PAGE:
Tampa Mayor Bob Buckhorn reasonably balanced free speech and public order with the protest zones he unveiled this week for this summer's Republican National Convention. The zones will put protesters within earshot of the main event at the Tampa Bay Times Forum, thus protecting their right to be heard, and help ensure that downtown can operate as normally as possible during the weeklong event in August. But the real issue is not where the protests will go but how well Tampa will manage them.
The city will establish three protest areas north of the Times Forum, totaling more than 7 acres, more than what was made available at either national political convention in 2008. At their closest point, the zones will be one block from the Times Forum. The city also will create a parade route on the south side that will allow demonstrators to wind through nearly a mile of downtown on their way to the protest zones.
These areas are several blocks east of the heart of downtown, and they cut through vacant lots and under the freeway. But they provide plenty of open space to accommodate many groups of varying sizes. Spectators, too, would have it easier accessing the parade and protest zones from the east rather than the west side of downtown, which will be heavily congested with convention traffic in addition to the everyday downtown bustle. As a practical matter, protesters will not be able to get through the Secret Service security zone on the western side, anyway. And the zones are not the only option; nothing will prevent groups from demonstrating in other public spaces downtown, such as on the sidewalks.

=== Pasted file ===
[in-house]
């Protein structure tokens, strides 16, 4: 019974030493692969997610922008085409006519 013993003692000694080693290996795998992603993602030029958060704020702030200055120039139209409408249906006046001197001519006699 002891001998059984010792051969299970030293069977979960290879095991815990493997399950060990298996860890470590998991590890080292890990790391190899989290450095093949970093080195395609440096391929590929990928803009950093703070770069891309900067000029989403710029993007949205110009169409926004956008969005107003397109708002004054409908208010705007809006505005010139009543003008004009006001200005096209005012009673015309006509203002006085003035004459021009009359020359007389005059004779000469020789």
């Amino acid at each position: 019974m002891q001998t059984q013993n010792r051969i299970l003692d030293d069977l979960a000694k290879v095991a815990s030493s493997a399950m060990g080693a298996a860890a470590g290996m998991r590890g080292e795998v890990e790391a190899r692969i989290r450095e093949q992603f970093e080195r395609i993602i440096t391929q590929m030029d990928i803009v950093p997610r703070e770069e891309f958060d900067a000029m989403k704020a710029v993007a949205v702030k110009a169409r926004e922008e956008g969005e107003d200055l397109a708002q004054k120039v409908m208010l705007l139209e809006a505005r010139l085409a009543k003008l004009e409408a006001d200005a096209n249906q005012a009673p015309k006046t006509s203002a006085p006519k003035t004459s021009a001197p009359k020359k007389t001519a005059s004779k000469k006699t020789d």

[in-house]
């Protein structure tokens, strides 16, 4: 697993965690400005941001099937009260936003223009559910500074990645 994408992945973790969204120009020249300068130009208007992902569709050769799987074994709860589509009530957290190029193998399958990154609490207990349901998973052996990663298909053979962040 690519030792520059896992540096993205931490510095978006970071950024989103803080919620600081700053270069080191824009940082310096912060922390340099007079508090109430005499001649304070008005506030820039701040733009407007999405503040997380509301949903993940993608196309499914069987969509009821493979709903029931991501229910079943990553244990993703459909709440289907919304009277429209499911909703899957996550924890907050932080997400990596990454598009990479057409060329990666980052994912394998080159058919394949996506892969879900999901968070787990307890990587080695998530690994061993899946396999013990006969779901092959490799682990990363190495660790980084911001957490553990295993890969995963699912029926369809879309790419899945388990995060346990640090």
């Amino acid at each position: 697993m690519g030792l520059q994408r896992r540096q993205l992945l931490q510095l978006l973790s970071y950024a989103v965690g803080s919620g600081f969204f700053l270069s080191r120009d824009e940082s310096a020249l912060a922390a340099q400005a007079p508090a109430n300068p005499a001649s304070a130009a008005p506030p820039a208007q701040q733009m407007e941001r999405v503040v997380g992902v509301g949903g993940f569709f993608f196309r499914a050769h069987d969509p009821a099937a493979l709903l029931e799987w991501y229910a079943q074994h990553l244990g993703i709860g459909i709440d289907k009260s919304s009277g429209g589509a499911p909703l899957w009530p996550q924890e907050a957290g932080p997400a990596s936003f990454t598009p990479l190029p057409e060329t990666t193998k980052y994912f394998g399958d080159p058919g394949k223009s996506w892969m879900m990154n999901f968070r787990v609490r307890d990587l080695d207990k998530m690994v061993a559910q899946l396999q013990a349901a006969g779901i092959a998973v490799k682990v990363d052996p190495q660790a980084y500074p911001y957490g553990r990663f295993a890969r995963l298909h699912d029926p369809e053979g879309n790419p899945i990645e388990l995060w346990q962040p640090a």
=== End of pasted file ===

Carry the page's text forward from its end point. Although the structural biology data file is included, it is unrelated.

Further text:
The zones, and the city's new permitting rules for convention demonstrators, at least provide on paper the opportunity for all groups to convey their messages freely and to a mass audience. But the challenge will still fall to individual police commanders on the scene to protect the right of peaceful assembly. The city is taking a responsible approach by providing portable toilets, water stations and a sound stage along the protest areas. These facilities need to be adequate, for security reasons if nothing else. The city also needs to ensure that people are not penned in by fencing or police cordons to the point that peaceful demonstrators are held hostage. To its credit, the Tampa Police Department has acted in good faith throughout this long planning process to reach out to the public, demonstrators and downtown property owners in an attempt to build the lines of communication. That strategy needs to continue, for the sake of public order, civil rights and the city's image on the global stage.